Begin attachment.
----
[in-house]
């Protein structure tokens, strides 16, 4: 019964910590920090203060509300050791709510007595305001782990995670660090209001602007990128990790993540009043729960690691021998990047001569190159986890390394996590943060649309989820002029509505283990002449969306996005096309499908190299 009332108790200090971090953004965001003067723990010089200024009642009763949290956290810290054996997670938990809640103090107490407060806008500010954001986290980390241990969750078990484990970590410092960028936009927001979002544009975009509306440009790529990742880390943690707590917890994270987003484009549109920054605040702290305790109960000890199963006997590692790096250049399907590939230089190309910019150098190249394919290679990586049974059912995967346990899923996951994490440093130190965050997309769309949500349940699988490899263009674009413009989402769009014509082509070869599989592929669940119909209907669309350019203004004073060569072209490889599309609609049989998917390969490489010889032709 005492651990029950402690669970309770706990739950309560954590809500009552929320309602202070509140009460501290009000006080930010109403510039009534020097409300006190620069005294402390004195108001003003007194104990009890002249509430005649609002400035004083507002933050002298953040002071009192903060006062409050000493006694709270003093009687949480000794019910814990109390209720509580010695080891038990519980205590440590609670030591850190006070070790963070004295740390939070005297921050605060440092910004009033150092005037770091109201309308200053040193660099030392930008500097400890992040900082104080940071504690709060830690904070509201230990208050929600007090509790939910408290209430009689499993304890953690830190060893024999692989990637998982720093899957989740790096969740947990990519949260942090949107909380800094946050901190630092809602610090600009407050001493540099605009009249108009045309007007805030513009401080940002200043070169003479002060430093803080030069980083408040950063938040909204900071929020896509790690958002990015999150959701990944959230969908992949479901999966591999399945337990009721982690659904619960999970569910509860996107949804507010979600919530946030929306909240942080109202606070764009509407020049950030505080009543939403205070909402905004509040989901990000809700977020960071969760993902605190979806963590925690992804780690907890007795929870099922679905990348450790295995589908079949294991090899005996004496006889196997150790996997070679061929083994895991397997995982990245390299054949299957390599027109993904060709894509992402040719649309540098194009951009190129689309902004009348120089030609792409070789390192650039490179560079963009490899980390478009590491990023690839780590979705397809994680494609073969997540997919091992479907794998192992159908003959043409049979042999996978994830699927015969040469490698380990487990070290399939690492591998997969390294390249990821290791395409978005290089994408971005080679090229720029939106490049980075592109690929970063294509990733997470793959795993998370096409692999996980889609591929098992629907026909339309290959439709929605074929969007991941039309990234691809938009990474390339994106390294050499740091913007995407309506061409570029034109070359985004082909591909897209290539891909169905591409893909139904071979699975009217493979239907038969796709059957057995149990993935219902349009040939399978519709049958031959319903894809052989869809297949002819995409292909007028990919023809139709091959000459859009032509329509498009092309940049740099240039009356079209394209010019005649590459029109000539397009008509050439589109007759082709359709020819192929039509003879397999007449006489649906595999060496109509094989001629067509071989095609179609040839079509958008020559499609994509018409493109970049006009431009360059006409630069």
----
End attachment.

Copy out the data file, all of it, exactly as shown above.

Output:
[in-house]
């Protein structure tokens, strides 16, 4: 019964910590920090203060509300050791709510007595305001782990995670660090209001602007990128990790993540009043729960690691021998990047001569190159986890390394996590943060649309989820002029509505283990002449969306996005096309499908190299 009332108790200090971090953004965001003067723990010089200024009642009763949290956290810290054996997670938990809640103090107490407060806008500010954001986290980390241990969750078990484990970590410092960028936009927001979002544009975009509306440009790529990742880390943690707590917890994270987003484009549109920054605040702290305790109960000890199963006997590692790096250049399907590939230089190309910019150098190249394919290679990586049974059912995967346990899923996951994490440093130190965050997309769309949500349940699988490899263009674009413009989402769009014509082509070869599989592929669940119909209907669309350019203004004073060569072209490889599309609609049989998917390969490489010889032709 005492651990029950402690669970309770706990739950309560954590809500009552929320309602202070509140009460501290009000006080930010109403510039009534020097409300006190620069005294402390004195108001003003007194104990009890002249509430005649609002400035004083507002933050002298953040002071009192903060006062409050000493006694709270003093009687949480000794019910814990109390209720509580010695080891038990519980205590440590609670030591850190006070070790963070004295740390939070005297921050605060440092910004009033150092005037770091109201309308200053040193660099030392930008500097400890992040900082104080940071504690709060830690904070509201230990208050929600007090509790939910408290209430009689499993304890953690830190060893024999692989990637998982720093899957989740790096969740947990990519949260942090949107909380800094946050901190630092809602610090600009407050001493540099605009009249108009045309007007805030513009401080940002200043070169003479002060430093803080030069980083408040950063938040909204900071929020896509790690958002990015999150959701990944959230969908992949479901999966591999399945337990009721982690659904619960999970569910509860996107949804507010979600919530946030929306909240942080109202606070764009509407020049950030505080009543939403205070909402905004509040989901990000809700977020960071969760993902605190979806963590925690992804780690907890007795929870099922679905990348450790295995589908079949294991090899005996004496006889196997150790996997070679061929083994895991397997995982990245390299054949299957390599027109993904060709894509992402040719649309540098194009951009190129689309902004009348120089030609792409070789390192650039490179560079963009490899980390478009590491990023690839780590979705397809994680494609073969997540997919091992479907794998192992159908003959043409049979042999996978994830699927015969040469490698380990487990070290399939690492591998997969390294390249990821290791395409978005290089994408971005080679090229720029939106490049980075592109690929970063294509990733997470793959795993998370096409692999996980889609591929098992629907026909339309290959439709929605074929969007991941039309990234691809938009990474390339994106390294050499740091913007995407309506061409570029034109070359985004082909591909897209290539891909169905591409893909139904071979699975009217493979239907038969796709059957057995149990993935219902349009040939399978519709049958031959319903894809052989869809297949002819995409292909007028990919023809139709091959000459859009032509329509498009092309940049740099240039009356079209394209010019005649590459029109000539397009008509050439589109007759082709359709020819192929039509003879397999007449006489649906595999060496109509094989001629067509071989095609179609040839079509958008020559499609994509018409493109970049006009431009360059006409630069």